Scribophile, for serious writers

Scribophile, the online writing group for serious writers

Normally I review books, but today I’m reviewing a website. And I wouldn’t be doing it were it not for the fact that I find Scribophile to be the most impressive website for writers that I’ve seen to date.

I’ve indulged in other writing websites that fell short of the ideal (way short). Most of the writing websites I come across are just places where amateurs glorify each other, and those seeking validation enjoy a pleasurable ego-stroking. All of those sites have similar “review and critique” features, where you can “critique” a piece, usually for a certain number of points. I’m an editor. Naturally, I believe in a good old-fashioned honest critique. When I tried to provide an honest critique on other writing websites, I was met with great hostility from people who claimed that I was “mean”. This was especially disturbing because I had made sure to provide things that I liked, and things that I thought could be improved upon. Yet the recipients of my reviews felt that I was being harsh because I didn’t say, “OMG I love it!”

Scribophile, on the other hand, manages to attract serious writers. As soon as I saw the website, I could tell that it was geared toward those of us seeking publication. The community seems small enough that you can’t help but run into the same people in the forums, and there are constant discussions on publishing and marketing. I absolutely love this! It is a far cry from your every day run-of-the-mill online writing community. Not only do the members appear to support each other through encouragement, but they also tell it like it is–none of this silly sugar-coating that drives me batty.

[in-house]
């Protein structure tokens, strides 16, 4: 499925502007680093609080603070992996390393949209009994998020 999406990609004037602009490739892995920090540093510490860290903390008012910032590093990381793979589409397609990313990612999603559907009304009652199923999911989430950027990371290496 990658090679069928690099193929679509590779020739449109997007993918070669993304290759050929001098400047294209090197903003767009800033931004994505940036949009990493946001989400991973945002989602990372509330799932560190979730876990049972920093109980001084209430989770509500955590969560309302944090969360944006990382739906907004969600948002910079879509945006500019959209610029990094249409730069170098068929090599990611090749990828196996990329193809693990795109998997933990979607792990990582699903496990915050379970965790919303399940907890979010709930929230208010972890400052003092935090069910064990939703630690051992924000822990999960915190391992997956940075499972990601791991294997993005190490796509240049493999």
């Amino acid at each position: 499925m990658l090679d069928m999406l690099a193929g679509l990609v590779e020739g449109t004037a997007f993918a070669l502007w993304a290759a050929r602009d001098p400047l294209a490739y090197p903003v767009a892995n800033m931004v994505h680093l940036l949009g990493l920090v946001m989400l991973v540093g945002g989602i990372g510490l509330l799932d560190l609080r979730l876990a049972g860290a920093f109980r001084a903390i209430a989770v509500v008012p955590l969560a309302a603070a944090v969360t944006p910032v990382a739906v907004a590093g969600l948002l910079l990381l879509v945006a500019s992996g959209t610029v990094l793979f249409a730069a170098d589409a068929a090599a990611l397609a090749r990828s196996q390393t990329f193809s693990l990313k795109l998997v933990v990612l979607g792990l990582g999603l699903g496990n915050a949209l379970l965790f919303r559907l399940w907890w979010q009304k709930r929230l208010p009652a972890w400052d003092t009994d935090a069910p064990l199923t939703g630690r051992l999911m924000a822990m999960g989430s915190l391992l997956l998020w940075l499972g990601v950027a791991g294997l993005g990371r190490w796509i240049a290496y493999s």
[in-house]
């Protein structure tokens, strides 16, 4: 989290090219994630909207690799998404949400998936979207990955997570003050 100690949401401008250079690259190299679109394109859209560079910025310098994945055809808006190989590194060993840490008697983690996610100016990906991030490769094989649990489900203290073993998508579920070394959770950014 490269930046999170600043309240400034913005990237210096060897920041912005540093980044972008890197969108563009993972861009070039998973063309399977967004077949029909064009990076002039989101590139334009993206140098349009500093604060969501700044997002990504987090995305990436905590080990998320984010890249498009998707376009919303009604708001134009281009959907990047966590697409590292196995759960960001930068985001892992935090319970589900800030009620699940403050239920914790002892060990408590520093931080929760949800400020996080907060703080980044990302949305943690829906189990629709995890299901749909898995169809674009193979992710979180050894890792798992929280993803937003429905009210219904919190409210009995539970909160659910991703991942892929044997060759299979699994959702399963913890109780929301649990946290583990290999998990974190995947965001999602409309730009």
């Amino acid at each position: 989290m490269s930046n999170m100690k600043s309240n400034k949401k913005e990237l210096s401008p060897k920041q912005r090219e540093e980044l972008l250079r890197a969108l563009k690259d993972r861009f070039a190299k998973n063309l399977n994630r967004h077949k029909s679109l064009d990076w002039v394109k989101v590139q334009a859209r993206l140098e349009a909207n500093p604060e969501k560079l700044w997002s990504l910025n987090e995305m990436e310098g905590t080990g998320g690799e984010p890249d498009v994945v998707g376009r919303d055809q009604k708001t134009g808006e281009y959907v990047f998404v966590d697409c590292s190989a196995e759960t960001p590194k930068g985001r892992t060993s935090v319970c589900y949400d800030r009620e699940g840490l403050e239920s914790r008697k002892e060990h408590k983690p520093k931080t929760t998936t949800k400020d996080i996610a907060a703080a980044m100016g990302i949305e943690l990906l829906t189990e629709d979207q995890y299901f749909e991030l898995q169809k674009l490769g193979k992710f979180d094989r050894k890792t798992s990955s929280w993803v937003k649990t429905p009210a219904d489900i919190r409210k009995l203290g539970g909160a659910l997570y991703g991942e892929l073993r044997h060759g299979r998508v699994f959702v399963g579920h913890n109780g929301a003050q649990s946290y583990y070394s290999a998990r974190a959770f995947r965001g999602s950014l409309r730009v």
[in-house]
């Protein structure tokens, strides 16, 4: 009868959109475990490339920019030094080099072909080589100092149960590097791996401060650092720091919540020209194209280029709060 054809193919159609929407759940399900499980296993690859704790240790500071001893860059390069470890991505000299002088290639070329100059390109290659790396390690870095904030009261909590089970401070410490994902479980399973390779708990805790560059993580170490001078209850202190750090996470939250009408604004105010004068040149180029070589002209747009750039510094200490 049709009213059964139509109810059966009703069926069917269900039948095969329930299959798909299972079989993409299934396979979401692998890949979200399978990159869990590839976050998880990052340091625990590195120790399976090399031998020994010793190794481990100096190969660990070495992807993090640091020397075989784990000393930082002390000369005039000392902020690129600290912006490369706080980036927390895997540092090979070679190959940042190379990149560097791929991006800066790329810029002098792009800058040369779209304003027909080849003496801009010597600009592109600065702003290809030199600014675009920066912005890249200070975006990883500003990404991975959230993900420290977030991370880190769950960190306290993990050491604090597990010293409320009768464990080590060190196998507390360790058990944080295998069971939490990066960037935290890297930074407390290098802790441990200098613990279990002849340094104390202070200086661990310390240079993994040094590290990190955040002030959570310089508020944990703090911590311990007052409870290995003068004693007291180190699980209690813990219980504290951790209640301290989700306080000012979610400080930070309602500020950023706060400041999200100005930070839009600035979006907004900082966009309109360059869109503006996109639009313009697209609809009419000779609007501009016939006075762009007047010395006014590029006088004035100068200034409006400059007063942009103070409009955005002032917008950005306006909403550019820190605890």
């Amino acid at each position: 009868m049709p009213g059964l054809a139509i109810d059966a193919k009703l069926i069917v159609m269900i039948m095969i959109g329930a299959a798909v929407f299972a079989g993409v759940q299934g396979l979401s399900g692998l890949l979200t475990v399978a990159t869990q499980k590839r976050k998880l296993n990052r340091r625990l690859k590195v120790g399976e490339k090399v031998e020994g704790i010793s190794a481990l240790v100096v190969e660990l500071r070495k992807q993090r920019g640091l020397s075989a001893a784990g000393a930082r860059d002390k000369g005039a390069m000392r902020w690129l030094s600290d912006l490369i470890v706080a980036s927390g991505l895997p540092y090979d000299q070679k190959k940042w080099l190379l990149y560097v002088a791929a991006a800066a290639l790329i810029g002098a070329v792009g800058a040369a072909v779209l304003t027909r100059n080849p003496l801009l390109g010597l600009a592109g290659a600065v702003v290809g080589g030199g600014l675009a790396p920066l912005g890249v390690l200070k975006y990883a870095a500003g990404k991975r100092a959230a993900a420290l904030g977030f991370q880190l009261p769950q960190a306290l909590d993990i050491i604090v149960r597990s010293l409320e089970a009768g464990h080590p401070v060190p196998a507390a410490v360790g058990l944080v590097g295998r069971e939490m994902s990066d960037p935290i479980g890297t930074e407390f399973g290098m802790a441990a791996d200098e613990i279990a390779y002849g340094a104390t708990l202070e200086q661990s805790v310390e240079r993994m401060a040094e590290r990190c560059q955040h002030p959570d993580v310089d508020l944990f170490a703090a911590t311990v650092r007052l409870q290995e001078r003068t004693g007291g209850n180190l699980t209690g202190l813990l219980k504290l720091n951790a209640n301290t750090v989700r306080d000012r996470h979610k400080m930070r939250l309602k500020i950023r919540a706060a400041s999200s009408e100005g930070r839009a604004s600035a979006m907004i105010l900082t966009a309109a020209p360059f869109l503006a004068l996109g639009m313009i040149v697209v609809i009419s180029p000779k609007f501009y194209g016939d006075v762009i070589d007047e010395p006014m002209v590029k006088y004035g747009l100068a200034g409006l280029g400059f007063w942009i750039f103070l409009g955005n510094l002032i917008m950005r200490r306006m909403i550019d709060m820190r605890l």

I think it has a lot to do with the fact that you aren’t readily invited to post your own writing. From the get-go, you’re encouraged to critique the writing of others. I think this is a turn off to those searching for a mere ego-stroking, as they want to be able to post their work “Now!” and get immediate feedback on how fantastic they are.

Thank you, Scribophile, for creating a writing website that I can enjoy visiting, not just for critiques on my own writing, but for the opportunity to meet like-minded individuals who are as serious as I am about my craft.


5 thoughts on “Scribophile, for serious writers

  1. Hey Rosa, I’m the Author of Elsewhere, Into, and Beyond, I was just starting to enjoy this website after signing up for premium services yesterday, I woke up today to find that I had been banned from the website, for my critiques. Here is my story, so if you believe in freedom of expression, please read the rest of this… I feel I was banned unjustly….

    My account name was Harold McBroom

    I joined Scribophile a week ago, and my first concerns were, will I have the writing environment that I’ve been searching for, with the tools needed to accomplish the job; I signed up, and discovered that I could only post 2 works at one time, unless I purchase the month to month plan which is $9, or the yearly plan which is $65 up front. So I purchased the $9 plan so that I could post unlimited works “at once”.